More Top Performers

Michael Porter, WF, Mo-Kan Elite — Let’s put it this way: If Porter truly is No. 3 in the Class of 2017, that means DeAndre Ayton and Troy Brown — the only guys ahead of him — must be epic talents. Porter boasts legitimate 6-8 size and extraordinary ball skills, making him a legitimate wing player rather than someone who’s trying to become one.

Porter holds the talent to become a national sensation

He wields a smooth jump shot and quick release and nails them on the move, with seemingly little effort and a release that will require no tinkering whatsoever. He’s also a mobile, one-footed jumper whose style and body type remind of a young Mike Dunleavy, only Porter is the clearly superior talent. And Dunleavy earned some All-American credentials at Duke, as you’ll recall, so that’s a bold — yet sincere — compliment for a high school sophomore.

Trae Young, PG, Mo-Kan Elite — Another sophomore for Mo-Kan, Young possesses obvious high-major ability. The 6-0 floor leader plays a cerebral game, sees the entire floor, buries three-pointers and competes with poise and concentration. He’ll need to get stronger and can get a little shaken by ball pressure, but over time he should develop the muscle to ward off pesky foes and apply consistent pressure on the offensive end. You’ll certainly read much more about him in the coming months.

Melvin Frazier, PF, Elfrid Payton Elite — Frazier is an uncommitted senior hoping to get a qualifying ACT score so that he can sign this spring. If not, he’ll attend prep school and join the 2016 class. As it stands, the undersized (6-6) forward is a sensational leaper off two feet who will have his pick of options should he succeed on the standardized test. Frazier doesn’t handle the ball much or shoot it very well from the perimeter, but he’s an athlete and a warrior who can defend either forward position in most cases, and he’s an excellent prospect for this very late stage in the senior class. If he moves to 2016, he also will continue to entertain major conference interest.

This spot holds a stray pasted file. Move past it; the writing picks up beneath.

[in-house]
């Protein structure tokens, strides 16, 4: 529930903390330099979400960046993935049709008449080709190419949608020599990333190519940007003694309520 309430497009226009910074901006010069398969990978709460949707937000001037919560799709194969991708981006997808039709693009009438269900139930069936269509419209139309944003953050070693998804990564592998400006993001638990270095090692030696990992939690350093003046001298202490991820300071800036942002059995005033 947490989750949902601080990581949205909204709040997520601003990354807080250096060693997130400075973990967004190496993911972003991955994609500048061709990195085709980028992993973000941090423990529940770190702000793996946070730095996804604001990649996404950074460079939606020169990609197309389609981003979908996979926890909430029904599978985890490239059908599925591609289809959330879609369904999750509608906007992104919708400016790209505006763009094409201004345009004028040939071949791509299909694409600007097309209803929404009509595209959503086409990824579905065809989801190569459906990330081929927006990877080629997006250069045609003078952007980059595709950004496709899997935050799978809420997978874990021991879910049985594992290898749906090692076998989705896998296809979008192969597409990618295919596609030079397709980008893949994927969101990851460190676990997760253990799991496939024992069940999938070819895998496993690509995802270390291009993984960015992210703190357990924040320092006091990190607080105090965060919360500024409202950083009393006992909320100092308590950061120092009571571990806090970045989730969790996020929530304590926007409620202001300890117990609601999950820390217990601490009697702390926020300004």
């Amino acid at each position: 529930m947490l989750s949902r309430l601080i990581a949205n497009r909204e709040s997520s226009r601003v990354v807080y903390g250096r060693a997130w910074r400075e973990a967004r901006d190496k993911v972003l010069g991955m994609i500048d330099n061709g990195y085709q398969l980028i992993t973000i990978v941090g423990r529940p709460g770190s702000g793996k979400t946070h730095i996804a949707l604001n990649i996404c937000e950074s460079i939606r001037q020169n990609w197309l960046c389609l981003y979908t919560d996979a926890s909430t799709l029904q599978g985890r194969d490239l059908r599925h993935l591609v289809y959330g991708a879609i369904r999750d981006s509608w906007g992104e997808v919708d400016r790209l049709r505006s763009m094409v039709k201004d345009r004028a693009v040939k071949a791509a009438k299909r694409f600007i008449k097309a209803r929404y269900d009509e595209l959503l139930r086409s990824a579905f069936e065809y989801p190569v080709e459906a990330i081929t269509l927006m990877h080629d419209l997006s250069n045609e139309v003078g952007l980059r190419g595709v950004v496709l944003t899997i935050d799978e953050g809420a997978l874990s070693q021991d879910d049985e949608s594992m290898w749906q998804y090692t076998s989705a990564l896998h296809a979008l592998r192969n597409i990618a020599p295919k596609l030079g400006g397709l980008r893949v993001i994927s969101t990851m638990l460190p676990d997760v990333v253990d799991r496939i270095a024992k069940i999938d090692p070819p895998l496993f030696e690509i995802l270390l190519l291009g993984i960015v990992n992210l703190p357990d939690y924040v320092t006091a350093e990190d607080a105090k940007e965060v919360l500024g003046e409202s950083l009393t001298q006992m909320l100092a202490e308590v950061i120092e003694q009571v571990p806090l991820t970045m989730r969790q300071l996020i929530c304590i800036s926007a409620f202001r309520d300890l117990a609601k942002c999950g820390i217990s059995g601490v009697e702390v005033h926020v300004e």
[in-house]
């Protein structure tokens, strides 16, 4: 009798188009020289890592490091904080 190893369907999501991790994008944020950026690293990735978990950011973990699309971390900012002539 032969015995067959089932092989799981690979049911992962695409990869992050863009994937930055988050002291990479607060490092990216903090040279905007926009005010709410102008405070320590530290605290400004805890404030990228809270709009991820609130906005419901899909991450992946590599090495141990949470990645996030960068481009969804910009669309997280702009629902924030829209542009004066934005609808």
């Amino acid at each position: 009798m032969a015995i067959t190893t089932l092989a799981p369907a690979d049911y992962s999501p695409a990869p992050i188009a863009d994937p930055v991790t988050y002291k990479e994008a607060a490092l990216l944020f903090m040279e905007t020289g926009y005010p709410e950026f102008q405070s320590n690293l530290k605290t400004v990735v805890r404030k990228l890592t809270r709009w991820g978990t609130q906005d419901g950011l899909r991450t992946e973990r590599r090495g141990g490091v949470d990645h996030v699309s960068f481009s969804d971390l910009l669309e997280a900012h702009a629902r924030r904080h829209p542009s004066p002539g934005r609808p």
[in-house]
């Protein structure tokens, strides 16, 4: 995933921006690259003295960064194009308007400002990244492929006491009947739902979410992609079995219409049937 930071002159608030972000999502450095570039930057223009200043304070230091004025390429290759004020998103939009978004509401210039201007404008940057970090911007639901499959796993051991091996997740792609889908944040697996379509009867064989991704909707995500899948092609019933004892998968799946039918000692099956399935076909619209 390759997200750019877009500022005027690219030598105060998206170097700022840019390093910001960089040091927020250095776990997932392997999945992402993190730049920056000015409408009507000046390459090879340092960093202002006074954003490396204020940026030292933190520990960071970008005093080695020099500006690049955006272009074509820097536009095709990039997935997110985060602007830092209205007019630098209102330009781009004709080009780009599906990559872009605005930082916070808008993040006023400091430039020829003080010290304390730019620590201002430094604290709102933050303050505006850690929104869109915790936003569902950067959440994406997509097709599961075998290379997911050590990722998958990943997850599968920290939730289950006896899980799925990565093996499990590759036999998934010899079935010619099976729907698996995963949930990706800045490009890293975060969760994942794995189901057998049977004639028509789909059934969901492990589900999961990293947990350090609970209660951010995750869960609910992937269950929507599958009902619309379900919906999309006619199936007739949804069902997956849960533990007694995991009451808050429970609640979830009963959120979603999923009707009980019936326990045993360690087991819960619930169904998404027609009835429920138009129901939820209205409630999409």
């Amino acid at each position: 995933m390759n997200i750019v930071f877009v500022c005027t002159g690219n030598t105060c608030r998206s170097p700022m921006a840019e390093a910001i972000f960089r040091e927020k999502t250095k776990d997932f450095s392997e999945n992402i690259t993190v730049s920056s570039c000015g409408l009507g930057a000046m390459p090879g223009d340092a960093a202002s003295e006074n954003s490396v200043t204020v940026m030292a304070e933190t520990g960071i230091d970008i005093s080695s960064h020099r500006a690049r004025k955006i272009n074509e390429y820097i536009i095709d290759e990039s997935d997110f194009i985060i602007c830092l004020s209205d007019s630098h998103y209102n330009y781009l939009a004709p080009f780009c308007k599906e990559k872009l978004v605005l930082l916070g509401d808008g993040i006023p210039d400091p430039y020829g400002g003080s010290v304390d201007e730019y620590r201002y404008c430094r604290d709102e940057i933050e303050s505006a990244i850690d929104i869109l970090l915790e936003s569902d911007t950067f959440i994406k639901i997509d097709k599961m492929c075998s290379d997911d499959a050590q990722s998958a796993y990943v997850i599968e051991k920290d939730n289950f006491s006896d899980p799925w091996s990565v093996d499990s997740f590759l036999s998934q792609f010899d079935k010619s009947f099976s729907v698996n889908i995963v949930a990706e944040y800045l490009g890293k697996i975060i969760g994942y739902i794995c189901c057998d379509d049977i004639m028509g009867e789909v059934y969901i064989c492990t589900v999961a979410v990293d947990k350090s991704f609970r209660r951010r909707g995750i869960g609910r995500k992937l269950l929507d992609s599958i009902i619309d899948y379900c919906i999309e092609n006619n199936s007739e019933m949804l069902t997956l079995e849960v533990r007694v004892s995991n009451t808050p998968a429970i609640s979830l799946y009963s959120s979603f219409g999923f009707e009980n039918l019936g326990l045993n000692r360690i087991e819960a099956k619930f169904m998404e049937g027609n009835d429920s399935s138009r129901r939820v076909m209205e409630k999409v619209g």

Dejon Jarreau, PG/WG, Elfrid Payton Elite — This junior enjoyed some outstanding moments for The Warmup runner-up. He boasts excellent versatility and could slot at either backcourt spot in college, with the understanding that he presently prefers being on the ball and making plays for himself and others. Jerreau is a good, not great athlete and suffered through shooting inconsistency during the weekend, but he projects well for college because he should thrive in pick-and-roll scenarios both driving off a high screen or passing over the top on the move. He’s currently Scout’s No. 66 junior prospect.

Skylar Mays, PG, Elfrid Payton Elite — It was a solid, unspectacular weekend for the former LSU pledge. Mays lacks high-major quickness and speed but does possess very good size (6-3) for point guard and now finishes with slams when he has the room to time his steps. More importantly, he remains a capable ballhandler and playmaker who has gotten stronger as well. He uses spin moves cleverly on drives and appears to be compensating for the lack of a great first step. He’ll be an intriguing evaluation for college coaches this month.